I didn't have the energy to clean it, and then cook from scratch, so I am making a dish out of what's left of my homegrown new potatoes and leftover meat from last night. I'll drink it down with some Woodchuck hard cider, and call it a night.

dispatch from bedlam farm

Jon Katz, nearby Washington County author and dog man, wrote this about me and the farm last night. It's a friendship I hope will continue to grow. There aren't a lot of shepherding, blogging, authors around here.... I read this and I was touched.

He says I need to slow down, and I agree. I can't wait to slow down. But right now to get where I need to be I have to push a full canter. I'll trot and walk when I can see that pretty goal not far from my saddle.

The following is from bedlamfarm.com
. The photo of the pony is his as well.

"Stay Tuned” for a life affirmed. Cold Antler Farm, Jackson, N.Y.

Jenna Woginrich and I share the realization that in this country, you just have to be crazy to go and buy the farm.

I almost cried when I watched Jenna Woginrich’s beautiful little video of her year struggling to make a go of Cold Antler Farm and I would highly recommend it for many reasons. For people who dream of a farm. For people who struggle to live on one. For people struggling to live their lives and fulfill their dreams in a country driven mad by greed, fear, insecurity whose political system seems spent, whose spiritual life is drained, and whose national ideology is now protecting Corporate Profiteering.

I didn’t cry for the country, or even for Jenna, who will, I am sure, succeed in her dream – she has the strength, drive, creativity and craziness to do it – but also for me, because talking to Jenna the other night (she is a fellow obsessive and came over for dinner and to obsess on sheepherding with her rocket-dog Gibson) reminded me so much of my first years on Bedlam Farm that I almost couldn’t bear it. I too was alone, knocked on my butt by a brutal winter, broke, overwhelmed by a surplus of energy and a lack of common sense or sanity, and an appetite for chaos and drama that left with with a divorce and a world-class nervous breakdown. I can’t imagine how or why I survived.

I am surely not saying this will happen to Jenna who seems to have a near genius for doing way too many things well at the same time. That can lead to big trouble. Jenna’s experience – and her endless rushing around to more things than even she can remember – hit so close to home that I avoided her for a couple of years, I’m embarrassed to say. Everything I heard about her made me very nervous.

When she talks about her tough years, I just shiver. I mean, you just have to be crazy to do this. We both laughed at the idea that we have found Perfect Lives. People always say that about me, also, but I don’t see too many people bonkers enough to do it.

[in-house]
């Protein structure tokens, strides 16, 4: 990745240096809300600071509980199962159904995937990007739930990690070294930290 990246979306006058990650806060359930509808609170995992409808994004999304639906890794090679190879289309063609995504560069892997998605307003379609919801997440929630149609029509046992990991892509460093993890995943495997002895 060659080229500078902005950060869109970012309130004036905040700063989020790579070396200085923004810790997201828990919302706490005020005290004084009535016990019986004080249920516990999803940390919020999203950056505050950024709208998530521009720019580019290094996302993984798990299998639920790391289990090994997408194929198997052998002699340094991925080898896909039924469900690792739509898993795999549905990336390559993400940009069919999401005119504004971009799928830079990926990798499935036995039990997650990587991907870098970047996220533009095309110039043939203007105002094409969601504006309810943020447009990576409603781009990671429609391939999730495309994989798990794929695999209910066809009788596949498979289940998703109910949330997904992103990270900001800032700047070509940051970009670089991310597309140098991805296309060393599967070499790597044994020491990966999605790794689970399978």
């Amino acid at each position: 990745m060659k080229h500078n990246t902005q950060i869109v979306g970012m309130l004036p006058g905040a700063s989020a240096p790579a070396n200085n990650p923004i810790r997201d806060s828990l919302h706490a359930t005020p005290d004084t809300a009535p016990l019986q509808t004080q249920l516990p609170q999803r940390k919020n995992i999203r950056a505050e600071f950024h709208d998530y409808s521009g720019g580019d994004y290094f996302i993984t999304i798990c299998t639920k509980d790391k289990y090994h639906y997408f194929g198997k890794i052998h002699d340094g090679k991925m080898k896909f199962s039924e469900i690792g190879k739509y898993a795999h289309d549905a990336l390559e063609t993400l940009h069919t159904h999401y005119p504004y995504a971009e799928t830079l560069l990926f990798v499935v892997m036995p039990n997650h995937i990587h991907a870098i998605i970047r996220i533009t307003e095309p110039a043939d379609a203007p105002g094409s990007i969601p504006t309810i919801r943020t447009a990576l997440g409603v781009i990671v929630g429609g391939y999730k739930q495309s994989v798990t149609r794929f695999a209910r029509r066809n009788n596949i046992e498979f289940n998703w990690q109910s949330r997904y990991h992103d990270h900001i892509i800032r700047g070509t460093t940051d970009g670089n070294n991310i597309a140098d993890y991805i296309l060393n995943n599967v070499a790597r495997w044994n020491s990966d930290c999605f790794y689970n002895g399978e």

I’m glad Jenna and I got to talk. When she left, Maria and I both turned to each other and wished aloud that Jenna slow down soon. She is a treat to know, even though she makes me feel glad I am not young anymore. I am so glad we connected. She is smart, funny, and a really fine writer. She will make it. We share another trait: we are ferociously determined. I told her that I know there are many writers much more talented than I am, but not too many that are as willful. It matters.

Jenna has a crackling, popular blog – I heard about it all over the country on my book tour – and this she put up a beautiful video of her tough year at Cold Antler farm in Jackson, N.Y. handling sheep and a full-time day job and chickens and a dog and pony and being nearly done in by a brutal winter. She is a homesteader and a fierce advocate for the life of the individual. This is something that bonds Maria and I together. We both know that it is a hard path.

Jenna writes about a lot of things for a lot of places, has a genius for inspiring people and pissing them off (bless her) and has already cranked out two books (a third is on the way) about her life on Cold Antler Farm. So many people seem nearly dead in their lives. Jenna is alive.

Her blog will touch a familiar chord for those of you who have suffered me for more than a few years. Give me the shivers, gives me the chills. We are very different, we are very much alike. We have both brushed against that dark place that Joseph Campbell writes about, when people set on on their Hero’s Journey and head off into the wilderness and defy almost every conventional expectation about life in America. She probably won’t have any money in her retirement fund either. It’s a good thing. Looming disaster encourages productivity.

Good for you, Jenna. At 28, you are just getting cranked up, and you will learn to slow down and focus or you will not. I think you will. I will surely be nagging you, rooting for you, and giving a shout out to you for living your life, standing down some nasty fears, working brutally hard, following the great American tradition of Thoreau by showing that individuals can still live in America outside of the Corporate Gulag, and shining your light for everyone who hopes to live out their dreams in a world sometimes shrouded in fear and confusion.

Check out her video. You won’t regret it.